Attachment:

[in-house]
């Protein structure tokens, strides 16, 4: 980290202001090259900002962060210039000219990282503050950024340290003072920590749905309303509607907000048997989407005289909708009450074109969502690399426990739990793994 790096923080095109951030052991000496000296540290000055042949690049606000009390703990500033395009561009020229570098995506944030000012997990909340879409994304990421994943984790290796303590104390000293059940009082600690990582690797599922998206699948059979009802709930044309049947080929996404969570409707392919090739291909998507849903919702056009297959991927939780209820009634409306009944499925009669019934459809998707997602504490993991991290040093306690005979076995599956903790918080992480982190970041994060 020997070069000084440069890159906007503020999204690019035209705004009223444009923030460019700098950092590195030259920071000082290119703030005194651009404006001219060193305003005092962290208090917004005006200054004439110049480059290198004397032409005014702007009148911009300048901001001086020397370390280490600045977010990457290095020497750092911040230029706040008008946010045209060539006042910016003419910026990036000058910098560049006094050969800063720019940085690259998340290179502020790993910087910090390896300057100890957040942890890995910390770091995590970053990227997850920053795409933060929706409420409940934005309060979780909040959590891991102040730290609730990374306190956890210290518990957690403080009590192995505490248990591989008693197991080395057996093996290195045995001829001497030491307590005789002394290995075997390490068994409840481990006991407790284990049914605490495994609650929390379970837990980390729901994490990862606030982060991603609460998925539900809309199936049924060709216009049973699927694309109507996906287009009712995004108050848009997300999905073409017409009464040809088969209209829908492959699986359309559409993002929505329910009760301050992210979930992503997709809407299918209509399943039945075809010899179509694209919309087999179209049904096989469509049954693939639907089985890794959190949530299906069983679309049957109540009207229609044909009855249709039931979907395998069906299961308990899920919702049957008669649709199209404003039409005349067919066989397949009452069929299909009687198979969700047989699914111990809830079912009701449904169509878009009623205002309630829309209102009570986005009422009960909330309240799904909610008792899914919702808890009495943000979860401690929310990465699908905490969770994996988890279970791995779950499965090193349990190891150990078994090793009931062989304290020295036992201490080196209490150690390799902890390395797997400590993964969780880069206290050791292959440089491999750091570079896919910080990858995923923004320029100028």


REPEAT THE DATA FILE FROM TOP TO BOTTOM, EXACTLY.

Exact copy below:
[in-house]
């Protein structure tokens, strides 16, 4: 980290202001090259900002962060210039000219990282503050950024340290003072920590749905309303509607907000048997989407005289909708009450074109969502690399426990739990793994 790096923080095109951030052991000496000296540290000055042949690049606000009390703990500033395009561009020229570098995506944030000012997990909340879409994304990421994943984790290796303590104390000293059940009082600690990582690797599922998206699948059979009802709930044309049947080929996404969570409707392919090739291909998507849903919702056009297959991927939780209820009634409306009944499925009669019934459809998707997602504490993991991290040093306690005979076995599956903790918080992480982190970041994060 020997070069000084440069890159906007503020999204690019035209705004009223444009923030460019700098950092590195030259920071000082290119703030005194651009404006001219060193305003005092962290208090917004005006200054004439110049480059290198004397032409005014702007009148911009300048901001001086020397370390280490600045977010990457290095020497750092911040230029706040008008946010045209060539006042910016003419910026990036000058910098560049006094050969800063720019940085690259998340290179502020790993910087910090390896300057100890957040942890890995910390770091995590970053990227997850920053795409933060929706409420409940934005309060979780909040959590891991102040730290609730990374306190956890210290518990957690403080009590192995505490248990591989008693197991080395057996093996290195045995001829001497030491307590005789002394290995075997390490068994409840481990006991407790284990049914605490495994609650929390379970837990980390729901994490990862606030982060991603609460998925539900809309199936049924060709216009049973699927694309109507996906287009009712995004108050848009997300999905073409017409009464040809088969209209829908492959699986359309559409993002929505329910009760301050992210979930992503997709809407299918209509399943039945075809010899179509694209919309087999179209049904096989469509049954693939639907089985890794959190949530299906069983679309049957109540009207229609044909009855249709039931979907395998069906299961308990899920919702049957008669649709199209404003039409005349067919066989397949009452069929299909009687198979969700047989699914111990809830079912009701449904169509878009009623205002309630829309209102009570986005009422009960909330309240799904909610008792899914919702808890009495943000979860401690929310990465699908905490969770994996988890279970791995779950499965090193349990190891150990078994090793009931062989304290020295036992201490080196209490150690390799902890390395797997400590993964969780880069206290050791292959440089491999750091570079896919910080990858995923923004320029100028």